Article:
Distribution of solar energy resources in the world
According to the total solar radiation power, the average distance between the sun and the earth, and the average diameter of the earth, it can be seen that the solar radiation power of the solar energy resources reaching the upper boundary of the earth’s atmosphere is 1.73 × 1011MW, which is about 3 × 104 times the power consumed by the world in 1970. About 30% of it is reflected into space by the atmosphere, 23% is absorbed by the atmosphere, and only 47%, or 8.2×1010MW, reaches the earth’s surface, which is commonly called the solar resource on the ground. About 79% of the solar radiation reaching the Earth’s surface hits the oceans and 21% hits the land. Among them, about half of the solar radiation irradiated on land is irradiated in uninhabited or rarely populated areas, and only about half, ie, 8.1×109 MW, is irradiated in areas inhabited by humans. This is the real solar energy resource available now and in the near future.
Due to the limitations of natural conditions such as day and night, seasons, geographic latitude and altitude, the solar radiation energy reaching the earth’s surface is both intermittent and unstable. In order to facilitate the utilization of solar energy, countries all over the world give the average value of the daily total, monthly total and annual total solar radiation on the local horizontal surface through the multi-year measured results of meteorological stations all over the world. In order to unify solar radiation measurement standards around the world, the World Meteorological Organization has held six international direct heliostat comparisons since 1959. At present, various insolation instruments are divided into three categories: standard, first-class and second-class according to their performance (only standard direct insolation meters are subdivided into first-class standard and second-class standard).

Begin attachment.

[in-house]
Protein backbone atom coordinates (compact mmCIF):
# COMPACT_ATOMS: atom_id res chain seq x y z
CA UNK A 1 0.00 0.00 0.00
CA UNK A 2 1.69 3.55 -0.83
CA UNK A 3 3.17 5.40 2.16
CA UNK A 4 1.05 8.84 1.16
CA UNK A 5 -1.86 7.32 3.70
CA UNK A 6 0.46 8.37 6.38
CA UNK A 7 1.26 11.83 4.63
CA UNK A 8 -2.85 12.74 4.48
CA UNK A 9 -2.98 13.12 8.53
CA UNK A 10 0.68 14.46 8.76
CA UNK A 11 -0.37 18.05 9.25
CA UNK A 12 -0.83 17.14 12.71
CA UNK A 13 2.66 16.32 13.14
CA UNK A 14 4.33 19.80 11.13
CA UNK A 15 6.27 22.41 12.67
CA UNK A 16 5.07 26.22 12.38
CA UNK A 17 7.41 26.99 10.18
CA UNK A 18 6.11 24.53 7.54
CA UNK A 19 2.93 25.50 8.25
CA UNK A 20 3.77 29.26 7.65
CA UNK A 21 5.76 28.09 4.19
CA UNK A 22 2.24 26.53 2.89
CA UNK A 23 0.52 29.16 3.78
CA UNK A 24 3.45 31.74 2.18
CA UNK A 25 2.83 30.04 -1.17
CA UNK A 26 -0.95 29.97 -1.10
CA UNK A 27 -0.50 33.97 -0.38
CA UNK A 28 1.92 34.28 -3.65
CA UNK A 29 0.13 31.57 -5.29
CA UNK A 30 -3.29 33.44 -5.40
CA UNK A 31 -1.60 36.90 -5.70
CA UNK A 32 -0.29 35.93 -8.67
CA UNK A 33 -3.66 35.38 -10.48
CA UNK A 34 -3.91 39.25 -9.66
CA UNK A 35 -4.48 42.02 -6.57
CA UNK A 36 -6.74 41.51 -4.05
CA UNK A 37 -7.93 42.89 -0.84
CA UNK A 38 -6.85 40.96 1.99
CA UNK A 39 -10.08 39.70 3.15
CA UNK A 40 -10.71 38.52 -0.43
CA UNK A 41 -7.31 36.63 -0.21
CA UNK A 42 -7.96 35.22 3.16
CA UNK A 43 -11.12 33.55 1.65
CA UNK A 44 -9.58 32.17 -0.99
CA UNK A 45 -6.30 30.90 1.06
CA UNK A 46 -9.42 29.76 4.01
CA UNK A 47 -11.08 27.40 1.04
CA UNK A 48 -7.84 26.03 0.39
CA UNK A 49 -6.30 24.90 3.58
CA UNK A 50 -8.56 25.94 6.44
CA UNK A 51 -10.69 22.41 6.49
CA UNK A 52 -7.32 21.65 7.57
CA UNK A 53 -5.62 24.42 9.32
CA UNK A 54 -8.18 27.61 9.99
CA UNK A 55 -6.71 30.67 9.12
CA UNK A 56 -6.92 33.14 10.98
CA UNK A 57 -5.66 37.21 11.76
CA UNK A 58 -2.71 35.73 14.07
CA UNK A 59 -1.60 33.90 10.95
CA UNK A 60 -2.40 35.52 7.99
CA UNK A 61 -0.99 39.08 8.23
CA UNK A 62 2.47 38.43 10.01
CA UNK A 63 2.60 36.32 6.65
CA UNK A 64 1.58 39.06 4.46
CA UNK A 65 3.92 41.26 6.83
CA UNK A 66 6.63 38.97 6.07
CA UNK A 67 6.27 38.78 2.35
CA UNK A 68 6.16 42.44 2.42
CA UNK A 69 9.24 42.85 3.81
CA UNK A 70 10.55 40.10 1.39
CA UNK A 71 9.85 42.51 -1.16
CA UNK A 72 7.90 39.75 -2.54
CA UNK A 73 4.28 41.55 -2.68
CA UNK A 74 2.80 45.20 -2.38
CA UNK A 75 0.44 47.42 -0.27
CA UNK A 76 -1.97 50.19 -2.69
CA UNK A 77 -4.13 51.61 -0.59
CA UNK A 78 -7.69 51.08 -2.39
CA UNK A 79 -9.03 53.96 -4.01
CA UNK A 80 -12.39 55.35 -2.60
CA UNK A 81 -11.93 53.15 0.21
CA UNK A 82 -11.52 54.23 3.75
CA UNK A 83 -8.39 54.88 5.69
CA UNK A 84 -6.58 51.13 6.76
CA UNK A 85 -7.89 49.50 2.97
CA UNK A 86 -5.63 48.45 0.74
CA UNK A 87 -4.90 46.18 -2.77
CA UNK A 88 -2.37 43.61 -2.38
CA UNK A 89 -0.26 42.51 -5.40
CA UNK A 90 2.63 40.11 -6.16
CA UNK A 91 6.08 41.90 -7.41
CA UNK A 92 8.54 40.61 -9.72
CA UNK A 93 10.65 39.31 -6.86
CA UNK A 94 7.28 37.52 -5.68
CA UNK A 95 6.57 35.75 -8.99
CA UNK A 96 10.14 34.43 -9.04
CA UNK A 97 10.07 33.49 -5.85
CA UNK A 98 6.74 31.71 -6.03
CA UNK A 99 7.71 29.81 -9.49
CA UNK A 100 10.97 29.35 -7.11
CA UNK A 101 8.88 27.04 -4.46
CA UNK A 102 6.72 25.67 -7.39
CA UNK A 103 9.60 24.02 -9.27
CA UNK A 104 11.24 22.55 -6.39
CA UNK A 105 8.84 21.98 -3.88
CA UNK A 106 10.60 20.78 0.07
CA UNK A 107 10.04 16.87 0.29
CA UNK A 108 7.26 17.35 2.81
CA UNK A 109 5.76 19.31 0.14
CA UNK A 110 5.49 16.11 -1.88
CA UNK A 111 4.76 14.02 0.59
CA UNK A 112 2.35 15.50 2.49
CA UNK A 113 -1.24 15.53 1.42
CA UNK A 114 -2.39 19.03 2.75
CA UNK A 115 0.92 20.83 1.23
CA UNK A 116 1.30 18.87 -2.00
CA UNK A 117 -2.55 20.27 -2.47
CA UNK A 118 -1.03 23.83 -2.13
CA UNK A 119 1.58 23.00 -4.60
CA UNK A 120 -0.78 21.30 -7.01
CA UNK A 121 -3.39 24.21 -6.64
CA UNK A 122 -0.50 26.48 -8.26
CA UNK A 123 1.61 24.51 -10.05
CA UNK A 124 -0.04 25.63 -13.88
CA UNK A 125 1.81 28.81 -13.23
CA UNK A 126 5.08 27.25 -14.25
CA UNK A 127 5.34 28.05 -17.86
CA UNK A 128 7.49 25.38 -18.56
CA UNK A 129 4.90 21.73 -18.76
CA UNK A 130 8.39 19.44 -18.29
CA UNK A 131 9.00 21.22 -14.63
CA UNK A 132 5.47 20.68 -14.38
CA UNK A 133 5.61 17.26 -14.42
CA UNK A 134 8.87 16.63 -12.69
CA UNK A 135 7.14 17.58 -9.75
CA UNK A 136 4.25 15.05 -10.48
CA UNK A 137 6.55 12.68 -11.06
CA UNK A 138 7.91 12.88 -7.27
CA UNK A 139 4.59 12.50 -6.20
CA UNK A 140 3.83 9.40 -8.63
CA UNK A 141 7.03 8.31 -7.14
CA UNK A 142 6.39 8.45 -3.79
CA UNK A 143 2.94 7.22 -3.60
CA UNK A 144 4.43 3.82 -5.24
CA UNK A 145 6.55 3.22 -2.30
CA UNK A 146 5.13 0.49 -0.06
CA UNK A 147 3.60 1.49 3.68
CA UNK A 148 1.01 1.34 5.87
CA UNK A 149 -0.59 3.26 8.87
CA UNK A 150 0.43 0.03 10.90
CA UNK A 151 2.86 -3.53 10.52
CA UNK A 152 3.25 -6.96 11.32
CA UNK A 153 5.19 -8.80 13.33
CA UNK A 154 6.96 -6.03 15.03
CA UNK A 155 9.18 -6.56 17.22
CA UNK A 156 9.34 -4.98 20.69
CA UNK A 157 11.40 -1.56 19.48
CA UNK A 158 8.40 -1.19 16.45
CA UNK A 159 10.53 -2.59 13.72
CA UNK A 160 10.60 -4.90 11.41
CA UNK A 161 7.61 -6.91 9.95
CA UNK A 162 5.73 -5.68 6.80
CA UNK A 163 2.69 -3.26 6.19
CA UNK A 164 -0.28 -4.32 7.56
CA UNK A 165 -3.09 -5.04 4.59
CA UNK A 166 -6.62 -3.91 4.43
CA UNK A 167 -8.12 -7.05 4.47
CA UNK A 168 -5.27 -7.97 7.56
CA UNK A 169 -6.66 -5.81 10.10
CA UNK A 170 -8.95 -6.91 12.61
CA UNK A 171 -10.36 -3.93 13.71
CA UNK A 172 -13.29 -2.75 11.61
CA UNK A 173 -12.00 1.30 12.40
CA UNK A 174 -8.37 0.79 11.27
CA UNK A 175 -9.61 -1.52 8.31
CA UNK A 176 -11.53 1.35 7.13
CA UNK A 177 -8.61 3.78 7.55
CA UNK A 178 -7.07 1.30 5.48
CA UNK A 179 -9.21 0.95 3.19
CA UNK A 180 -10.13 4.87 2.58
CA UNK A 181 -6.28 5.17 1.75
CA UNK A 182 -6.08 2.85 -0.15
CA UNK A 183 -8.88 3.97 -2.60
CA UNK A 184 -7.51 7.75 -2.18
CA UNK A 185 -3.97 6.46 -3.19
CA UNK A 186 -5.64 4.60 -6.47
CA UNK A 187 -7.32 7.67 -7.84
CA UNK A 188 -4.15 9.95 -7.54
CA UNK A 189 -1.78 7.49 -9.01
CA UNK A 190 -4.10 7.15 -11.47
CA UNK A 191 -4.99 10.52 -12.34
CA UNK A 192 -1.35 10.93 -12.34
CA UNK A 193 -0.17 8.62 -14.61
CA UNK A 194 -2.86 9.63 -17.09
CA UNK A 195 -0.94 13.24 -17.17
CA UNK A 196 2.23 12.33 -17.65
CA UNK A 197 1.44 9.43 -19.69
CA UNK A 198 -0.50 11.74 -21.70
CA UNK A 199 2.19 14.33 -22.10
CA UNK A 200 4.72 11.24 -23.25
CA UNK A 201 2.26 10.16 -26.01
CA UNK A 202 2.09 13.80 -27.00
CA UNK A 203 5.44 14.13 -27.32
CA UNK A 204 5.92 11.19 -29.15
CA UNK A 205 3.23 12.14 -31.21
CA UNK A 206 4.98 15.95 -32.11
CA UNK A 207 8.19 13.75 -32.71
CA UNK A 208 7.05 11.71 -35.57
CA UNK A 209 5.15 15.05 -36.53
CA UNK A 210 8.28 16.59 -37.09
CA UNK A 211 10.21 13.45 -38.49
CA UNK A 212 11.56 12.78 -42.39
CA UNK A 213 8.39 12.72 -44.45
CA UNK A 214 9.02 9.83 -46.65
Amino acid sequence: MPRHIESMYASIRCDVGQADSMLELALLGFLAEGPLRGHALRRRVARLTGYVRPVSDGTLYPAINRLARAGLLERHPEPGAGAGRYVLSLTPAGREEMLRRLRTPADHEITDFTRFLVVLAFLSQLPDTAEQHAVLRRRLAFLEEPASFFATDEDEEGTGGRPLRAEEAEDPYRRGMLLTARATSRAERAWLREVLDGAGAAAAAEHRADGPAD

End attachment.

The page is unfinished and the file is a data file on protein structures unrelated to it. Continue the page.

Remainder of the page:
The National Aeronautics and Space Administration (NASA) has built a database containing sunshine data in various places, and the sunshine situation in the middle of the world is shown in Figure 1.
Distribution of solar energy resources in China
China is located in the eastern part of the Eurasian continent, and its land accounts for 1/14 of the world’s land area, and most of it is in the north temperate zone. Therefore, China is very rich in solar energy resources. The total amount of solar radiation received by land is about 1.9×1016kW·h every year, which is equivalent to 2.4 trillion tons of standard coal. The measurement data of relevant national units show that the total annual solar radiation in all parts of the country is basically 3340~8400MJ/㎡, and the average value exceeds 5000MJ/㎡ (equivalent to the heat of 170kg/㎡ standard coal), and the annual sunshine time of 2/3 of the country’s land area exceeds 2200h.
According to the data from the Solar and Wind Energy Resource Evaluation Center of China Meteorological Administration, China’s Tibet, Qinghai, Xinjiang, Gansu, Ningxia, and Inner Mongolia Plateau have the highest total solar radiation and sunshine hours in the country, and are one of the world’s richest regions in solar energy resources. The Sichuan Basin, the Lianghu area and the Qinba Mountains are low-value areas of solar energy resources. Eastern, southern and northeastern China are medium-sized regions for solar energy resources.
The distribution of solar energy resources in China is higher in the west than in the east, and basically lower in the south than in the north (except Tibet and Xinjiang), which is not consistent with the law that usually varies with latitude, and areas with small knot degrees are lower than areas with large latitudes. This is mainly caused by the influence of atmospheric cloudiness and the distribution of mountains. For example, the cloud cover in southern China is significantly larger than that in the north. In the Qinghai-Tibet Plateau, the average altitude is above 4000m, the atmosphere is thin and clean, the transparency is good, and the sunshine time is long, so the solar energy resources are the most abundant, and the highest value is 920kJ/(cm2·year).
The annual total solar radiation distribution of each solar resource belt is shown in Figure 2.